Travel – Travel is an act of journeying, typically of‚ some length‘ and‚ to a place that

    is not one’s abode/base’.

    A Travel is the same as a journey, tour, trip, voyage, exploration, sightseeing, globe-

    trot, backpacking, etc.

    One might have to travel for various purposes, including business, pleasure, personal

    work, for job, etc. Travel is the integral component of tourism.

    The following are required, to make travel possible:

    1) Discretionary income, i.e. money to spend on non-essentials.

    2) Time in which to do so

    3) Infrastructure in the form of accommodation facilities and means of transport.

    Individually, sufficient health is also a condition, and of course the inclination to

    travel. Furthermore, in some countries there are legal restrictions on travelling,

    especially abroad. Communist states restrict foreign travel only to “trustworthy”

    citizens. The United States prohibits its citizens from travelling to some countries, for

    example, Cuba.

    Tourism – In simple terms Tourism is the act of travel for the purposes of leisure,

    pleasure or business, and the provision of services for this act. Tourism is commercial

    5 CIA World Factbook, India, 2008.

  • Evolution of Tourism in India


    in nature and involves visits to places of interest. There are two important components

    that make up tourism. One is ‘The practice of travelling for pleasure’, and secondly

    ‘The business of providing tours and services for persons travelling’. To understand

    the nuances of the tourism industry, an indepth study of both these components is


    There are four basic services to be provided for Tourists

    1) Travel Arrangements

    2) Board and Lodging

    3) Food

    4) Entertainment


    In India we see the origin of the concept of Tourism in Sanskrit Literature. The origins of

    the words that are most close to tourism has been derived from the root word “Atana”

    which means going out. The root word ‘Atana’ further gives us three terms that are most

    close to the modern definition of tourism. They are:

    • Tirthatana – It means going out and visiting places of religious merit.

    • Paryatana – It means going out for pleasure and knowledge.

    • Deshatana – It means going out of the country primarily for economic gains.

    Out of the three words, Paryatana is the most suited term close to modern day term called

    tourism. However, Tirthana and Deshatana also are a part or forms of tourism as understood

    today. Religious and Business Tourism are well recognised forms of tourism in modern


    India’s economy is diverse, encompassing agriculture, handicrafts, textile, manufacturing,

    and a multitude of services. Although two-thirds of the Indian workforce still earn their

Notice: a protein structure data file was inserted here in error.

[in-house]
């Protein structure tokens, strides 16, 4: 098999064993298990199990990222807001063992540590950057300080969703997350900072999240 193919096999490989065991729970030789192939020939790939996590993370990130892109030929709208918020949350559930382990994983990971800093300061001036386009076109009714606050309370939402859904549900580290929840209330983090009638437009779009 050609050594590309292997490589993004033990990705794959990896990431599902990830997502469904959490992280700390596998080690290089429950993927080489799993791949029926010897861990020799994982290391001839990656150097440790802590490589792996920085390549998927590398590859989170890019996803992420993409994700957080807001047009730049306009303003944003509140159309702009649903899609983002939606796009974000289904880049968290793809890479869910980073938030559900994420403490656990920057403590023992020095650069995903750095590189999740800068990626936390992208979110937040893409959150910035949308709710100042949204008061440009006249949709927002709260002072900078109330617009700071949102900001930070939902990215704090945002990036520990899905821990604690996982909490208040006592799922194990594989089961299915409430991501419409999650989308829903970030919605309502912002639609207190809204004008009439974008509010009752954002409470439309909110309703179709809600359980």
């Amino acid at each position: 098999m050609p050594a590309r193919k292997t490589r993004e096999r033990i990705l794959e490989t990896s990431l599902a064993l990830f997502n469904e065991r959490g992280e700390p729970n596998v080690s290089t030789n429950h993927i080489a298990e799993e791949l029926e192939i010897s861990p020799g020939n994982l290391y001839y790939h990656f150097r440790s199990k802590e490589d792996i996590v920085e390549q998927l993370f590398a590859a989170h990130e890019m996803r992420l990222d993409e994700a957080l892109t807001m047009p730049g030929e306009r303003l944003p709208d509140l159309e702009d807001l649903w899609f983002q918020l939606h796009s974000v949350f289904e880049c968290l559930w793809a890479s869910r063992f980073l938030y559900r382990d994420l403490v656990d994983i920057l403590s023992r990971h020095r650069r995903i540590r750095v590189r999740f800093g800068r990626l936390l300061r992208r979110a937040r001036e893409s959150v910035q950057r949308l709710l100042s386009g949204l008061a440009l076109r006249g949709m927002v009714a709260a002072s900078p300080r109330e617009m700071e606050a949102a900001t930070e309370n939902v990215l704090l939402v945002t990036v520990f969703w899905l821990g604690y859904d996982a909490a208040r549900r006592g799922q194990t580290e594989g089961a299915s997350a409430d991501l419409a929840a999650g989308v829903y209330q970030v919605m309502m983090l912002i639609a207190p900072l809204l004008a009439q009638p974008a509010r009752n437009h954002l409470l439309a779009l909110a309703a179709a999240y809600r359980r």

livelihood directly or indirectly through agriculture, services are a growing sector and play

    an increasingly important role in India’s economy. The advent of the digital age, and the

    large number of young and educated populace fluent in English, is gradually transforming

    India as an important ‘back office’ destination for global outsourcing of customer services

    and technical support.

  • Introduction to Tourism and Ecotourism: Indian Context


    The economic transformation over the last few decades is clearly reflected in the GDP

    growth of the past years. The GDP is the primary indicator used to gauge the health of a

    country’s economy. The GDP of a country is defined as the market value of all final goods

    and services produced within a country in a given period of time. It is also considered the

    sum of value added at every stage of production of all final goods and services produced

    within a country in a given period of time. Over the past many years, tourism industry has

    contributed to a great extent to the GDP of the country, forcing the law and policy makers to

    rethink the once neglected potential of the ever growing sector.

    With this gradual shift in focus, the outlook for the growth of tourism in the region is

    promising. The World Travel and Tourism Council (WTTC) has identified India as one of

    the world’s foremost tourist growth centers in the coming decade. After Turkey, India is

    expected to achieve the fastest rate of growth of the total amount of economic activity

    likely to be generated by travel and tourism, at 9.7 per cent over the next 10 years. Also, the

    largest employment creation after China is expected to take place in India over the same

    period. The growth in ‘visitor exports’ or spending by international tourists, is likely to be

    the fastest in India at 14.3 per cent per annum